Shepherds & Angels Sunday – Luke 2:1-20

This sermon was preached at Peace Hill Christian Fellowship on December 16th, 2012. To listen to the audio of this sermon, just click on this link – Advent #3.

This morning we are celebrating the 3rd Sunday in Advent, called “Shepherds and Angels”.  While it is true that this the story of Jesus birth is attended by both Shepherds and Angels, the real and central point that we are celebrating is Jesus birth.

What does it mean that Jesus was born in Bethlehem to fulfill the prophecy given hundreds of years earlier?   It means that God has broken into the world and changed human history and given sinners a reason to be hopeful and even joyful.   Jesus’ birth and presence in the world overcomes human pride and weakness.  That is what we want to look at this morning.

The Birth of Jesus Overcomes the World.

The Pride and Strength of the Romans:  “Now it came to be, in those days  a decree went out from Caesar Augustus for all the inhabited earth to be enrolled.”

There is probably no clearer picture of Rome’s complete domination over the world at this time than this statement by Luke in vs.1.   Rome had the power to demand that the entire inhabited world should be enrolled.

There were two reasons for being enrolled.  First, Rome used enrollment to find soldiers for its army.  Military service was compulsory – except for Jews who were exempt.  Secondly, Rome used enrollment in order to squeeze every last tax dollar out of its people for its building projects, its army and its wealth.

The Contrasting Weakness of Joseph and Mary:   “So Joseph also went up from Galilee out of the city of Nazareth to Judea to the city of David, which is called Bethlehem, because he was out of the house and family of David. He went to be enrolled with Mary, who was betrothed to him and was pregnant.”

In winter, Joseph and Mary must travel 80 miles, through an area known for robbers, to an “inn” where, “…accommodation for travelers was most primitive… a series of stalls opening off a common courtyard.  Travelers brought their own food; all that the innkeeper provided was fodder for the animals and a fire to cook”.  The journey, if all went well, could take over half a month during which Joseph would not make any income.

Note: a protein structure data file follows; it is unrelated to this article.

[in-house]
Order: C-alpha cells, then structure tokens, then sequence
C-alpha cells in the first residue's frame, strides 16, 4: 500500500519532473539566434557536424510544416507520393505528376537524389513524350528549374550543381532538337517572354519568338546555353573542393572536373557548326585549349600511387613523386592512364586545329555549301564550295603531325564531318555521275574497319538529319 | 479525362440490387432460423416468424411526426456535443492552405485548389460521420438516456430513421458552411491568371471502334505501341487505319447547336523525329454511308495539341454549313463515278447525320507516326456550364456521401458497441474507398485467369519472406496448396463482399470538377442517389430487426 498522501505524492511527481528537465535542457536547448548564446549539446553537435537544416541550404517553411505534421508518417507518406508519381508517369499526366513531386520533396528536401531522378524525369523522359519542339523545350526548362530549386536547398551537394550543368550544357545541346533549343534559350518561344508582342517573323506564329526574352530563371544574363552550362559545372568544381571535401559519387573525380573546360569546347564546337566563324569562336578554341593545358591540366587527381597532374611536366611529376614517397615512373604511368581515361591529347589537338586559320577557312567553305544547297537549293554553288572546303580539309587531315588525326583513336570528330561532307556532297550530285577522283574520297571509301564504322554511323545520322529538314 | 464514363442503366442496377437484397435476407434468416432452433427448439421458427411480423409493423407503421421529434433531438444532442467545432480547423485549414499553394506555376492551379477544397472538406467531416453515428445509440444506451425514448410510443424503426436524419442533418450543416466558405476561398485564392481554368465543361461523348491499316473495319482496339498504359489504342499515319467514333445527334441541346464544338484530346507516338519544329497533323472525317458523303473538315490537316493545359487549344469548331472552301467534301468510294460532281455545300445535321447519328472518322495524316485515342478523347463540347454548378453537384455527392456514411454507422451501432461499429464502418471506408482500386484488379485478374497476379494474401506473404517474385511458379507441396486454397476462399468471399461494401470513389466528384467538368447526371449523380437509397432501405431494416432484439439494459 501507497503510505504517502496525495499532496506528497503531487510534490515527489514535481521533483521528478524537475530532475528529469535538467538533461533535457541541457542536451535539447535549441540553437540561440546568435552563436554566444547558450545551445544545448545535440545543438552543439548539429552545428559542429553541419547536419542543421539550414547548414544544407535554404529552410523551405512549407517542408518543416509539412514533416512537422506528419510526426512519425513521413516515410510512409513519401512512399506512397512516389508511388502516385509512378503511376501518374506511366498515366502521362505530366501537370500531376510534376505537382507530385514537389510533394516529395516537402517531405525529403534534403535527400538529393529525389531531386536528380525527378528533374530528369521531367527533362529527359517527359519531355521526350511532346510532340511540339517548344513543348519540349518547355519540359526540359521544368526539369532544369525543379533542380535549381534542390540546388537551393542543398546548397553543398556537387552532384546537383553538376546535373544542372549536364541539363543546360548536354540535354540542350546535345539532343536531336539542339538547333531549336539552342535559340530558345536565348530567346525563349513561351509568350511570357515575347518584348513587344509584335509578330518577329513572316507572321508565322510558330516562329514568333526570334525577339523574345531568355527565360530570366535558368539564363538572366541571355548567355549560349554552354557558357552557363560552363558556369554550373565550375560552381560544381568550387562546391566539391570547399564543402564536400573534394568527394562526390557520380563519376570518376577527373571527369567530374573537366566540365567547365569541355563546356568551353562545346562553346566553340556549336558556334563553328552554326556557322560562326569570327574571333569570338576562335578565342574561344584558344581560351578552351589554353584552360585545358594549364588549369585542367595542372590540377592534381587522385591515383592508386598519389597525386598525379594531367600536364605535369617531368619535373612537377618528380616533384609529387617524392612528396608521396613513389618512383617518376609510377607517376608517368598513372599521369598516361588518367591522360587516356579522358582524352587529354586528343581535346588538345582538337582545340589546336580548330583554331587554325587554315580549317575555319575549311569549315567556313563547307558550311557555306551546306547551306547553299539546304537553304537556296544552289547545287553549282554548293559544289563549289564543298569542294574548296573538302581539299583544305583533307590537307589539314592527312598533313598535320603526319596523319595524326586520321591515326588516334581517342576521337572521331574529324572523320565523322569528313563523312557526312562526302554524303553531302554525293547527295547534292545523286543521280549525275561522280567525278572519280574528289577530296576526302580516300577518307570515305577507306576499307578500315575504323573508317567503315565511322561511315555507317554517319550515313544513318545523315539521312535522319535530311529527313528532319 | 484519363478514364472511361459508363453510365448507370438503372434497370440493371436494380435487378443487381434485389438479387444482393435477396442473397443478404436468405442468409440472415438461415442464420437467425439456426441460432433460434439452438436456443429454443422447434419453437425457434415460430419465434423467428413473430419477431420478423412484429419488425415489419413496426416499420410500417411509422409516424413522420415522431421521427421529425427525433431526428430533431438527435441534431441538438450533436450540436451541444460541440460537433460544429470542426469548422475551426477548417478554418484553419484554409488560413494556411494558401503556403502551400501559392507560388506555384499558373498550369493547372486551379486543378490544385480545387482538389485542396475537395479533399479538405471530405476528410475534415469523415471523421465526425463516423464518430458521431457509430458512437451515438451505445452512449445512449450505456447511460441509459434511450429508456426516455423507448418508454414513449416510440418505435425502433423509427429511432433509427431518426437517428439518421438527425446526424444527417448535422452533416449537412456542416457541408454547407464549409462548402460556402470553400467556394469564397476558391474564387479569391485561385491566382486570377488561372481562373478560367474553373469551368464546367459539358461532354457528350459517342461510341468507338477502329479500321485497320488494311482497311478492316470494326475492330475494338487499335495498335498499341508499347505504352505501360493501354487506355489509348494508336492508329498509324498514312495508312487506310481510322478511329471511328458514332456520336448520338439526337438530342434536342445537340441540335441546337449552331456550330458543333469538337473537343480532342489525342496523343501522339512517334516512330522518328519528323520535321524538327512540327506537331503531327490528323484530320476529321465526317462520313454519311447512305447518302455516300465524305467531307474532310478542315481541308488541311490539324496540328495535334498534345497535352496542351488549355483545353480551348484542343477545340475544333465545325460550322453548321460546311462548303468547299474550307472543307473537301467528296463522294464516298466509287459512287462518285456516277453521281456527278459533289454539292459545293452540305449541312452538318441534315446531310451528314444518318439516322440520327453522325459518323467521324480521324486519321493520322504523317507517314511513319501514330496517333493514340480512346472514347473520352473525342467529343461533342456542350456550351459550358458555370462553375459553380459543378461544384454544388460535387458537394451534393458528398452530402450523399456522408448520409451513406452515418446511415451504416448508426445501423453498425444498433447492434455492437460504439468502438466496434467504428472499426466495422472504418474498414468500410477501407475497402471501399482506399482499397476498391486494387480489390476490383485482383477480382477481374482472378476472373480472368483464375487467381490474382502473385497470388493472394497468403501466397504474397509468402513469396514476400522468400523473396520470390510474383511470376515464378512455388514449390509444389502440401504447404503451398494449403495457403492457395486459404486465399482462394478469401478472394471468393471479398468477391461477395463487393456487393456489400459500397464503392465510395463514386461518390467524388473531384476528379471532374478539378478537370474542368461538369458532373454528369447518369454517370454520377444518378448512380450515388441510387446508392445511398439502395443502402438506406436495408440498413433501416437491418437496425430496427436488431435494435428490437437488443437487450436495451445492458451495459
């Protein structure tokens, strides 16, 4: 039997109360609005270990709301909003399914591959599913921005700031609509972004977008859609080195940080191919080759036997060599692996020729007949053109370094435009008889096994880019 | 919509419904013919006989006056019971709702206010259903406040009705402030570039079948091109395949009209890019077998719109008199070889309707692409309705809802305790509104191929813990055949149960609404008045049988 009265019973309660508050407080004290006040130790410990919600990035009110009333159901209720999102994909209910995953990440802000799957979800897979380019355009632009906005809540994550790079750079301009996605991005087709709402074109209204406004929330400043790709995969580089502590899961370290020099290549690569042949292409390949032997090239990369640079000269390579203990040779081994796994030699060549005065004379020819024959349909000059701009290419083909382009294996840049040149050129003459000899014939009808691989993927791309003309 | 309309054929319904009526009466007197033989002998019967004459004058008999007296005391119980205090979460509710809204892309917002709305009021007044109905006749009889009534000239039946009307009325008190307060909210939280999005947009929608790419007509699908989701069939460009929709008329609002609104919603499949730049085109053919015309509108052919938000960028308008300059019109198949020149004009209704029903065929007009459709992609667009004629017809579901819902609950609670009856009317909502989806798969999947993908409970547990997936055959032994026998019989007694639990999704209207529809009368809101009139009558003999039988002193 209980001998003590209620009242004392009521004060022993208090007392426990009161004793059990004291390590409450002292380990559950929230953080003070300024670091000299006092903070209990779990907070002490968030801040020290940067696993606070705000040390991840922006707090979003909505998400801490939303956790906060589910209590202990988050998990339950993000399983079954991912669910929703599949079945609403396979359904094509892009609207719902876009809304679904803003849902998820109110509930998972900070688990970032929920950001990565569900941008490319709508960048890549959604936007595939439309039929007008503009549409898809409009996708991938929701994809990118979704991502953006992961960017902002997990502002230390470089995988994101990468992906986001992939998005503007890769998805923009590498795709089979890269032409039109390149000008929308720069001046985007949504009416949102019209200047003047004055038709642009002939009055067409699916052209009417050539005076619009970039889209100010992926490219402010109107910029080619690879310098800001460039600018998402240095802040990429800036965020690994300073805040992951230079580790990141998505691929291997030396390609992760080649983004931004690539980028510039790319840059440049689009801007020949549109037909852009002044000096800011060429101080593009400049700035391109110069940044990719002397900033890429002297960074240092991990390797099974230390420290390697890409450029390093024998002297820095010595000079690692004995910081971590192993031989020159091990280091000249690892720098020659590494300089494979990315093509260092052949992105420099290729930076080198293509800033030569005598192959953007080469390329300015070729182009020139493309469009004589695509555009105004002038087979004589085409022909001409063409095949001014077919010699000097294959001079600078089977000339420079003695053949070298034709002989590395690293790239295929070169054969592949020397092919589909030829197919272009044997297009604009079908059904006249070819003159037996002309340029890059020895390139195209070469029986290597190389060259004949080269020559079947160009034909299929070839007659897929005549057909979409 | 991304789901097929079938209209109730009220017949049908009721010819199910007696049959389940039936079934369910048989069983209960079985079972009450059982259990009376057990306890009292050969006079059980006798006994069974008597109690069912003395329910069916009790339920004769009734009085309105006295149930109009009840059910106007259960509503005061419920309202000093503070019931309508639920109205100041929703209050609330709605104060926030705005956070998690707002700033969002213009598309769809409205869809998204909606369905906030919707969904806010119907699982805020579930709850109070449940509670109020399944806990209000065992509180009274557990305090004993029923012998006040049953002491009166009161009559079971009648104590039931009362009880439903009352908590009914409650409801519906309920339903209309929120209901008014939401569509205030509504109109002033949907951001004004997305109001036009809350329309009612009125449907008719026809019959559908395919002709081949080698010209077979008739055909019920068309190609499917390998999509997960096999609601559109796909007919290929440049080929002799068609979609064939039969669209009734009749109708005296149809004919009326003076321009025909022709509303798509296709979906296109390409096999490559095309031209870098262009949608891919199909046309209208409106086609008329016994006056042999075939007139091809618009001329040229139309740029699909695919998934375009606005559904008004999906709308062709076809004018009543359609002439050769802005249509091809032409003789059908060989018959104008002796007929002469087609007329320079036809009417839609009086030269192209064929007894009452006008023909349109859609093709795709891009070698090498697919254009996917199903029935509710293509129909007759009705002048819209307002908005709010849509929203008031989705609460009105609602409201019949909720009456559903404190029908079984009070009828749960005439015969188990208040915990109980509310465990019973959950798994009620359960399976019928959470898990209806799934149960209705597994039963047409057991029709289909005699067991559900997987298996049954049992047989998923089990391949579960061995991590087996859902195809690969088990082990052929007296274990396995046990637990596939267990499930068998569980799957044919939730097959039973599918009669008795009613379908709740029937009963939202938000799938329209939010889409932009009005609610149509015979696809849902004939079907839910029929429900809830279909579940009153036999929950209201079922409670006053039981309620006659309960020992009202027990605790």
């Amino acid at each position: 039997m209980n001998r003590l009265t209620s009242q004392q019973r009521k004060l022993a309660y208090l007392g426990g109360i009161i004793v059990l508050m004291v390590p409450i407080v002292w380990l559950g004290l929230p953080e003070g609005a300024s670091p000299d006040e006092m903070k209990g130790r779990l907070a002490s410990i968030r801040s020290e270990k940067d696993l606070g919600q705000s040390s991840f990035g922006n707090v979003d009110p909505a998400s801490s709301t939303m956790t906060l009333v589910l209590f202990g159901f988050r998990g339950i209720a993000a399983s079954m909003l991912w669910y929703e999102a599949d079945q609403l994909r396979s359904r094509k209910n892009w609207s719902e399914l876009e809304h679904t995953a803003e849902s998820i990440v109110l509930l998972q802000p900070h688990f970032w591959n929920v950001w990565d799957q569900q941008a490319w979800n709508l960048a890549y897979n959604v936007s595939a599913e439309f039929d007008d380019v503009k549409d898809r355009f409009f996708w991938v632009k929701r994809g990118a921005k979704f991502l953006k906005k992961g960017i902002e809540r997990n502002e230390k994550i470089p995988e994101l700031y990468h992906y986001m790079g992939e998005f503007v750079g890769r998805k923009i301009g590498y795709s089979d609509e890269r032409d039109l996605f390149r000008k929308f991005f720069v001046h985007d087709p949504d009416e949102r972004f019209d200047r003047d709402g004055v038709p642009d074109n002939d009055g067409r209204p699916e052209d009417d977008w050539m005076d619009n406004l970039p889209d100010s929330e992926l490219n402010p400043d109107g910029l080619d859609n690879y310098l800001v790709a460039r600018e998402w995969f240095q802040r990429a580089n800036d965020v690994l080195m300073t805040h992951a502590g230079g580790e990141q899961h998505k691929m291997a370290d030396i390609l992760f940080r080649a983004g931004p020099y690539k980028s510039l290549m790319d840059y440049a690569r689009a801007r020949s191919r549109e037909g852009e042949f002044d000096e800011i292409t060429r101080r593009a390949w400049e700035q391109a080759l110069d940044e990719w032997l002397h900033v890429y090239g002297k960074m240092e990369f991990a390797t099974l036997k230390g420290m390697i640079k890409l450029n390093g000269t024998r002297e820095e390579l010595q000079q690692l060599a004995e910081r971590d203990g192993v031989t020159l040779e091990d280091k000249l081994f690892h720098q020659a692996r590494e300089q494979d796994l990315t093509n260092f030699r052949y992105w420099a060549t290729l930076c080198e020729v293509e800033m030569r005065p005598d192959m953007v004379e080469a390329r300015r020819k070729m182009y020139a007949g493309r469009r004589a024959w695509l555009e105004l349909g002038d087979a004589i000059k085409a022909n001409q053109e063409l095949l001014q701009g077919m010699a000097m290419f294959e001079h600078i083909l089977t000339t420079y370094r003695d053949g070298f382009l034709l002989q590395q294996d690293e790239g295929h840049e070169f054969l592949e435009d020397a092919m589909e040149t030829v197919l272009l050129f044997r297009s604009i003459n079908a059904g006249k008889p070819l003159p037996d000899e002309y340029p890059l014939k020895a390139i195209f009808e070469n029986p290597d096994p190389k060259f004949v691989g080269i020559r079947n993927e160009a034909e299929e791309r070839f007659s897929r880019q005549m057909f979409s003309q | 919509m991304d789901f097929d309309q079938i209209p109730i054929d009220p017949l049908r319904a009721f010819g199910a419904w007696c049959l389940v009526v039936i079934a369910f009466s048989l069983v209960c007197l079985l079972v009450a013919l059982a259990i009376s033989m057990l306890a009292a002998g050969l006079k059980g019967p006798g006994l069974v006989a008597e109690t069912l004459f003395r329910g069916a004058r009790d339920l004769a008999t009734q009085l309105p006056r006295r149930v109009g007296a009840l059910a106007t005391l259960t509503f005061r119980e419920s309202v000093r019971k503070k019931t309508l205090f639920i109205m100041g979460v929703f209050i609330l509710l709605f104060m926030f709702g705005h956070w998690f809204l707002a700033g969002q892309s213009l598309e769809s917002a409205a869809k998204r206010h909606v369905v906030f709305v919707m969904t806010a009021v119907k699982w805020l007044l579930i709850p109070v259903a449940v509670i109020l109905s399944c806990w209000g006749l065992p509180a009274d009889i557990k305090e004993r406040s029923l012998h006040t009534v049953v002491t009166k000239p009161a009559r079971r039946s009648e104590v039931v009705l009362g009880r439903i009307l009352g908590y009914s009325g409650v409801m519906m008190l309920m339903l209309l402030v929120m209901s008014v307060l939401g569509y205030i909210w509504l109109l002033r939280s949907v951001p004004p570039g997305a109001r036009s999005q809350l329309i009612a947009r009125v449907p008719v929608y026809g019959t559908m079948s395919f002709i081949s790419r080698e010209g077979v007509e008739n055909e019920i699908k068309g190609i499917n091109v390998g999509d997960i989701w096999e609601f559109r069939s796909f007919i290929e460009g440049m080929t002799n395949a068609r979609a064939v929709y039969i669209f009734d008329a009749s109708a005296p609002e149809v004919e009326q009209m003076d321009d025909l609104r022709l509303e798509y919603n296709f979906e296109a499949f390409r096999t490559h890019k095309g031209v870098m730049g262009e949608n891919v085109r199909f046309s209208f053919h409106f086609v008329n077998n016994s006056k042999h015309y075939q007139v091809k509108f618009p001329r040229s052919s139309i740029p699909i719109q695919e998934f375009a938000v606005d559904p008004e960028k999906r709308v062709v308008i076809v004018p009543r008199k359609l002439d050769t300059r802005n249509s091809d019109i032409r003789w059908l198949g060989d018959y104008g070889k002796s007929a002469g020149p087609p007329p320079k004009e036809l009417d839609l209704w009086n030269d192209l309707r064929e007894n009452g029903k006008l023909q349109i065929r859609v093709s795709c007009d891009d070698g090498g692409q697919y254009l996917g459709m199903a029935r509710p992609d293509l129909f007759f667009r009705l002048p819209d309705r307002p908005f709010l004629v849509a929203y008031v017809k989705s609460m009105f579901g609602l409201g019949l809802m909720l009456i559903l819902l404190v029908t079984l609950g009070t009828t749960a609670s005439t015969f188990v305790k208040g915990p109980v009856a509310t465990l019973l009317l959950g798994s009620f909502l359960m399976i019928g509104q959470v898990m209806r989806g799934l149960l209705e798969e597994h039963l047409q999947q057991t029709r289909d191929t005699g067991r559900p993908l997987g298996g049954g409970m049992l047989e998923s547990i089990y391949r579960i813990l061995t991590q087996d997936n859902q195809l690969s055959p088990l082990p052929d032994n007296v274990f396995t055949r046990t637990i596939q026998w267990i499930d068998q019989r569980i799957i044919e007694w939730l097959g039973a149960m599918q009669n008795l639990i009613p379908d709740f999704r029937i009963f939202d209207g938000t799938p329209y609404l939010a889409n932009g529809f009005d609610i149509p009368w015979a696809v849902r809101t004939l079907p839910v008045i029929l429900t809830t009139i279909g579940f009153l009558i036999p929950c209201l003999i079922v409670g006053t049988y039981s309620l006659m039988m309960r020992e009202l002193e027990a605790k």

They made this trip, not because they were noble, but because they had no choice.  Mary, already 9 months pregnant knew that she would deliver in uncomfortable circumstances (not home) surrounded by strangers – her first child.  Joseph knew that he was losing work and income and would have to pay a tax collector when he arrived.   Both had to travel under the awkward circumstances of being engaged and expecting.

Jesus, the King, is Born:   “And it came to pass while they were there, the days were fulfilled for her to give birth.  And she bore her firstborn son and she swathed him and laid him in a manger, because there was not a place for them in the Inn.”

Through their compliance, their unresisting yielding to the Roman government, God brought about the birth of his Son right where he said he would.  Nothing that Rome did to try to rule the world made the slightest difference in God’s plan – and, in fact, played into it.

Jesus birth in the face of the Roman decree becomes a picture of how empty the Roman claims of authority and rule actually were.  Rome could move the inhabited world around, but they were a temporary kingdom, while God is doing something eternal and unstoppable.

The Birth of Jesus Overcomes Our Unworthiness.

God Came to Unworthy Shepherds:   “And there were Shepherds  in the same country, living in the fields and keeping guard in the night over their flocks.”   Shepherds were blue collar workers.  They were not religious men, in fact, to be a shepherd was to be ceremonially unclean – because of what you had to do for the sheep.  Consequently, they would not even have been allowed to worship in the Temple.  They were just a group of working men sitting around at night talking.

The Angel(s) Pronounced Peace to Unworthy Sheperds:  “And an angel of the Lord came down upon them and the glory of the Lord shone around them and they feared a great fear.”

An angel, with six wings and covered with eyes and four faces – all speaking, appears.  And the glory of the Lord, (glory includes the idea of weight), shone around them – both a physical and visual experience of God’s holiness – and they feared a great fear – they feared judgment.  What would you think about?  The fact that you were unclean and should not/ could not be in the presence of an angel right now — that you were not allowed in the Temple — about every sin that had ever bothered your conscience — about what you had just been talking about around the campfire.